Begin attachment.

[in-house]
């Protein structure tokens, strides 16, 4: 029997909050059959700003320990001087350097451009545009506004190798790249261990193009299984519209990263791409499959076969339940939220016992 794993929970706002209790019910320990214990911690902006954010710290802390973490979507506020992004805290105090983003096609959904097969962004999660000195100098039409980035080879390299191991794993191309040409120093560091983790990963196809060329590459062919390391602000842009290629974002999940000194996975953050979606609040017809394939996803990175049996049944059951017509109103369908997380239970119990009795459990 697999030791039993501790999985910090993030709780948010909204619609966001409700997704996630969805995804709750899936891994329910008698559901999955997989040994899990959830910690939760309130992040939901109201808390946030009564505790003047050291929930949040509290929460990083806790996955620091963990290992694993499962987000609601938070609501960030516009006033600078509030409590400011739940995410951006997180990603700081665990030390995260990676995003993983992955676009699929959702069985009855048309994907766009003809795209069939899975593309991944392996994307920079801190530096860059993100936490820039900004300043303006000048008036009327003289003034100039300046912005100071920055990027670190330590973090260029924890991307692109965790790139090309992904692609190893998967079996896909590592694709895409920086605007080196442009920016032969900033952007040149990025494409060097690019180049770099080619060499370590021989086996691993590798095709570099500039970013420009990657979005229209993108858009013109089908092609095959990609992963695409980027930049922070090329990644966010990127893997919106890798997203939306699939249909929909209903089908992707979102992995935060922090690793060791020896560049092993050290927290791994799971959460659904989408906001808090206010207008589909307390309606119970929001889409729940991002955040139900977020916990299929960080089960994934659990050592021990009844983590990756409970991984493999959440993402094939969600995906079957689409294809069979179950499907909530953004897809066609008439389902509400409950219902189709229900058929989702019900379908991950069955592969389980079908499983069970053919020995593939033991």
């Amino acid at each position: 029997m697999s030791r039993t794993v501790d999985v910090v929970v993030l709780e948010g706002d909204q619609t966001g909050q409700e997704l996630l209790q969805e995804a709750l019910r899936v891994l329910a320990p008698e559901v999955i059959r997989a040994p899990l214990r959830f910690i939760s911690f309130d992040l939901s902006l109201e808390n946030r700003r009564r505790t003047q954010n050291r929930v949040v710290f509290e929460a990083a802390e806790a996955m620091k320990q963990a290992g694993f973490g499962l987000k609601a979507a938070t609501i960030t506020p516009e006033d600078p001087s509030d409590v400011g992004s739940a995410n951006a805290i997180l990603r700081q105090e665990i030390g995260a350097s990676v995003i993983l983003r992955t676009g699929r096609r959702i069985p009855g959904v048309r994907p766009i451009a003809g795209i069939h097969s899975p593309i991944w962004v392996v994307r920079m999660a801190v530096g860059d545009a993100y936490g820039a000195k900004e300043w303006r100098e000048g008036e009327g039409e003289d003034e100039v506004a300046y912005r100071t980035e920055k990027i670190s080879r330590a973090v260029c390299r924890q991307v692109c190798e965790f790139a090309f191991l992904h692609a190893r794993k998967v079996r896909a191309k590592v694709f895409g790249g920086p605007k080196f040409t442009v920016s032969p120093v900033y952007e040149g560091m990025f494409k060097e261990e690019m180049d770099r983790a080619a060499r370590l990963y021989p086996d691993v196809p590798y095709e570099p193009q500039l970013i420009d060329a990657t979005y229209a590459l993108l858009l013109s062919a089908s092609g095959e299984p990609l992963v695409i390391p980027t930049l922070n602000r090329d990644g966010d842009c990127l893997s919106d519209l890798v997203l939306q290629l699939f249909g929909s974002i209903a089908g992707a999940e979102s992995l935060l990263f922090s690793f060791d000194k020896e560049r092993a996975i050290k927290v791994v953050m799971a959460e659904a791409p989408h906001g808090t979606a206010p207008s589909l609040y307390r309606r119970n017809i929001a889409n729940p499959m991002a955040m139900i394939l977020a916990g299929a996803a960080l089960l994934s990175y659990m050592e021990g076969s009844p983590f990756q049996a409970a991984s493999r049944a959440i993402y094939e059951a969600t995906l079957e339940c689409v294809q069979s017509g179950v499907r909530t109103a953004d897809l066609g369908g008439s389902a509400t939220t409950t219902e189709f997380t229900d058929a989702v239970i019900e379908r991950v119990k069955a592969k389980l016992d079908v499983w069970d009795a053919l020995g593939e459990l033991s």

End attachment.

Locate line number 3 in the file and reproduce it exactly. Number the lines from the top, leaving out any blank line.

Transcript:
């Amino acid at each position: 029997m697999s030791r039993t794993v501790d999985v910090v929970v993030l709780e948010g706002d909204q619609t966001g909050q409700e997704l996630l209790q969805e995804a709750l019910r899936v891994l329910a320990p008698e559901v999955i059959r997989a040994p899990l214990r959830f910690i939760s911690f309130d992040l939901s902006l109201e808390n946030r700003r009564r505790t003047q954010n050291r929930v949040v710290f509290e929460a990083a802390e806790a996955m620091k320990q963990a290992g694993f973490g499962l987000k609601a979507a938070t609501i960030t506020p516009e006033d600078p001087s509030d409590v400011g992004s739940a995410n951006a805290i997180l990603r700081q105090e665990i030390g995260a350097s990676v995003i993983l983003r992955t676009g699929r096609r959702i069985p009855g959904v048309r994907p766009i451009a003809g795209i069939h097969s899975p593309i991944w962004v392996v994307r920079m999660a801190v530096g860059d545009a993100y936490g820039a000195k900004e300043w303006r100098e000048g008036e009327g039409e003289d003034e100039v506004a300046y912005r100071t980035e920055k990027i670190s080879r330590a973090v260029c390299r924890q991307v692109c190798e965790f790139a090309f191991l992904h692609a190893r794993k998967v079996r896909a191309k590592v694709f895409g790249g920086p605007k080196f040409t442009v920016s032969p120093v900033y952007e040149g560091m990025f494409k060097e261990e690019m180049d770099r983790a080619a060499r370590l990963y021989p086996d691993v196809p590798y095709e570099p193009q500039l970013i420009d060329a990657t979005y229209a590459l993108l858009l013109s062919a089908s092609g095959e299984p990609l992963v695409i390391p980027t930049l922070n602000r090329d990644g966010d842009c990127l893997s919106d519209l890798v997203l939306q290629l699939f249909g929909s974002i209903a089908g992707a999940e979102s992995l935060l990263f922090s690793f060791d000194k020896e560049r092993a996975i050290k927290v791994v953050m799971a959460e659904a791409p989408h906001g808090t979606a206010p207008s589909l609040y307390r309606r119970n017809i929001a889409n729940p499959m991002a955040m139900i394939l977020a916990g299929a996803a960080l089960l994934s990175y659990m050592e021990g076969s009844p983590f990756q049996a409970a991984s493999r049944a959440i993402y094939e059951a969600t995906l079957e339940c689409v294809q069979s017509g179950v499907r909530t109103a953004d897809l066609g369908g008439s389902a509400t939220t409950t219902e189709f997380t229900d058929a989702v239970i019900e379908r991950v119990k069955a592969k389980l016992d079908v499983w069970d009795a053919l020995g593939e459990l033991s």